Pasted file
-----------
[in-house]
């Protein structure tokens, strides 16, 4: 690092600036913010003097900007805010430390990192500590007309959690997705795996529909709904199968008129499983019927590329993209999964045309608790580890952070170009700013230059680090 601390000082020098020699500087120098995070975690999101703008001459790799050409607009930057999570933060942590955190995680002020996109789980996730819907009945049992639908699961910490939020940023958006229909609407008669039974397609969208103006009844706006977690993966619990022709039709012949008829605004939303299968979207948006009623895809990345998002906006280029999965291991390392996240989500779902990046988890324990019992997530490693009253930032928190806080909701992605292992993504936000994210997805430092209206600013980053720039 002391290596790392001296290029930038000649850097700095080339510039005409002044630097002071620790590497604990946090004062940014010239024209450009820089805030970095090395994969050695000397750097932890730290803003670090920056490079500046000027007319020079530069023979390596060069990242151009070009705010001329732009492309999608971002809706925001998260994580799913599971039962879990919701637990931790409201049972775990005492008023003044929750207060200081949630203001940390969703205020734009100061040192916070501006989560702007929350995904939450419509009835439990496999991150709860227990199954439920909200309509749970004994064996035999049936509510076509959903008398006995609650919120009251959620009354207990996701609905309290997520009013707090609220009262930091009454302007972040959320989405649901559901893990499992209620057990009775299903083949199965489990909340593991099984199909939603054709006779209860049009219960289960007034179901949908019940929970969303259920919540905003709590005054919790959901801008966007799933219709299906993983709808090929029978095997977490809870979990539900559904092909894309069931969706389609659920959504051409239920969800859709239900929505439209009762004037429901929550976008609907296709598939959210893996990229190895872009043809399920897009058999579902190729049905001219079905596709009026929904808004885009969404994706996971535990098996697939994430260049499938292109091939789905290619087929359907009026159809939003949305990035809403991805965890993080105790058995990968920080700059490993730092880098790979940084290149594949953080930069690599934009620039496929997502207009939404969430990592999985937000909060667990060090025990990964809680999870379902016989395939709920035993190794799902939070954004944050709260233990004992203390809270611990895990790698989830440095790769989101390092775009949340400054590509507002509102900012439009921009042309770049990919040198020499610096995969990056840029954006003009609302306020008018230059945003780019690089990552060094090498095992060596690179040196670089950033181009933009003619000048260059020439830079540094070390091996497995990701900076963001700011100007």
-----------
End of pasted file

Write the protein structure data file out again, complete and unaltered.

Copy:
[in-house]
């Protein structure tokens, strides 16, 4: 690092600036913010003097900007805010430390990192500590007309959690997705795996529909709904199968008129499983019927590329993209999964045309608790580890952070170009700013230059680090 601390000082020098020699500087120098995070975690999101703008001459790799050409607009930057999570933060942590955190995680002020996109789980996730819907009945049992639908699961910490939020940023958006229909609407008669039974397609969208103006009844706006977690993966619990022709039709012949008829605004939303299968979207948006009623895809990345998002906006280029999965291991390392996240989500779902990046988890324990019992997530490693009253930032928190806080909701992605292992993504936000994210997805430092209206600013980053720039 002391290596790392001296290029930038000649850097700095080339510039005409002044630097002071620790590497604990946090004062940014010239024209450009820089805030970095090395994969050695000397750097932890730290803003670090920056490079500046000027007319020079530069023979390596060069990242151009070009705010001329732009492309999608971002809706925001998260994580799913599971039962879990919701637990931790409201049972775990005492008023003044929750207060200081949630203001940390969703205020734009100061040192916070501006989560702007929350995904939450419509009835439990496999991150709860227990199954439920909200309509749970004994064996035999049936509510076509959903008398006995609650919120009251959620009354207990996701609905309290997520009013707090609220009262930091009454302007972040959320989405649901559901893990499992209620057990009775299903083949199965489990909340593991099984199909939603054709006779209860049009219960289960007034179901949908019940929970969303259920919540905003709590005054919790959901801008966007799933219709299906993983709808090929029978095997977490809870979990539900559904092909894309069931969706389609659920959504051409239920969800859709239900929505439209009762004037429901929550976008609907296709598939959210893996990229190895872009043809399920897009058999579902190729049905001219079905596709009026929904808004885009969404994706996971535990098996697939994430260049499938292109091939789905290619087929359907009026159809939003949305990035809403991805965890993080105790058995990968920080700059490993730092880098790979940084290149594949953080930069690599934009620039496929997502207009939404969430990592999985937000909060667990060090025990990964809680999870379902016989395939709920035993190794799902939070954004944050709260233990004992203390809270611990895990790698989830440095790769989101390092775009949340400054590509507002509102900012439009921009042309770049990919040198020499610096995969990056840029954006003009609302306020008018230059945003780019690089990552060094090498095992060596690179040196670089950033181009933009003619000048260059020439830079540094070390091996497995990701900076963001700011100007």